Well, I’m thinking that I might have lucked out by being able to purchase this item from Amazon. I was actually surprised that it was available to order as it is usually difficult to purchase mod chips and related hardware from commercial retailers in the U.S. Yet, I did actually receive an R4 Gold Pro Revolution.
The cartridge enables a 3DS (and other systems such as the DSi) to run homebrew software. It’s easy to use, though it requires a micro SD card in order to function and some software that must be downloaded from the manufacturer’s website. The cartridge gets around the typical mod restrictions by simply presenting itself as a valid game to the system.
On the DSi I was able to run some Nintendo Entertainment Emulators (NES). The 3DS is capable of running several others including a Super NES emulator.
Overall, I think this is a very cool upgrade for the 3DS.
The Short Version: Initially, I wasn’t interested in the 3DS but after playing a demo of Super Mario 3D Land at a Best Buy I realized it would be a good system to have. I purchased one and really like the features and most of the games I now own.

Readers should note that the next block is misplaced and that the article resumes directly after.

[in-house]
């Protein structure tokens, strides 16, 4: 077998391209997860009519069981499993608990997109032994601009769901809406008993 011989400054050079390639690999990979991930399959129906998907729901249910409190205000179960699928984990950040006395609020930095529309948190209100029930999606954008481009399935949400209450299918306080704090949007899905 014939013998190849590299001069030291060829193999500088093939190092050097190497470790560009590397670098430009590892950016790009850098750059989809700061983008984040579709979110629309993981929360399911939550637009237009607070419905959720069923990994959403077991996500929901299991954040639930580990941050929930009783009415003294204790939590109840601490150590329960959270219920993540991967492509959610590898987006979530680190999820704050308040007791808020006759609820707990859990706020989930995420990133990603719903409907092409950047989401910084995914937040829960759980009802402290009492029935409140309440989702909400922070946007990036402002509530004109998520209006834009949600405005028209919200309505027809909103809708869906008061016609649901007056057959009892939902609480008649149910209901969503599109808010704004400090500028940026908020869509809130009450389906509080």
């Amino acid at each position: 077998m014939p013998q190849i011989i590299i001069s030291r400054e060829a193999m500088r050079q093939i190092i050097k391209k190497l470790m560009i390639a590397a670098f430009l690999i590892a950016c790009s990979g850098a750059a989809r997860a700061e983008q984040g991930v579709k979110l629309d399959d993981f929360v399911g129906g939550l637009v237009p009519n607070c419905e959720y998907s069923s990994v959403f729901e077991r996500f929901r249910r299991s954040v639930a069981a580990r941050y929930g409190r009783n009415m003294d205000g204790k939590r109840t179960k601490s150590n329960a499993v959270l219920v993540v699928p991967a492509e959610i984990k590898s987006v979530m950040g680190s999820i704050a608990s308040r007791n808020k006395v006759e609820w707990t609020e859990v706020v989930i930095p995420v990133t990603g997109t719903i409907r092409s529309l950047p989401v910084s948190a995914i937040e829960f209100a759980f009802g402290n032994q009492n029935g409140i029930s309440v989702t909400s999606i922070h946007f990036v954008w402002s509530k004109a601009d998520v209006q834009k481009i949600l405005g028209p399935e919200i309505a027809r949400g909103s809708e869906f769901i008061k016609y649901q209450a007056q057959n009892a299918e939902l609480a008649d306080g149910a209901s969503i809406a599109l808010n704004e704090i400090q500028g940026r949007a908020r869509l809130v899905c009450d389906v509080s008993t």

I’ve had at least one of the top three, current generation consoles since the Wii and Xbox 360 were released (PS3 ownership came later). For a while now I’ve owned all three. They each get used infrequently – typically the Xbox 360 is used the most though every once in a while I use the Wii or PS3 when a new game I’ve been waiting for is released (for example, Shadow of the Colossus for PS3 and New Super Mario Bros for Wii).
As a life-long gamer I fall somewhere between being a casual gamer and a hardcore gamer.
I’ve certainly been aware of portable game systems – in the past I briefly owned an original GameBoy (I also played a Sega Game Gear for a while though think I only borrowed it). I also borrowed a PSP from one of my brothers and toyed with it for a while over several months.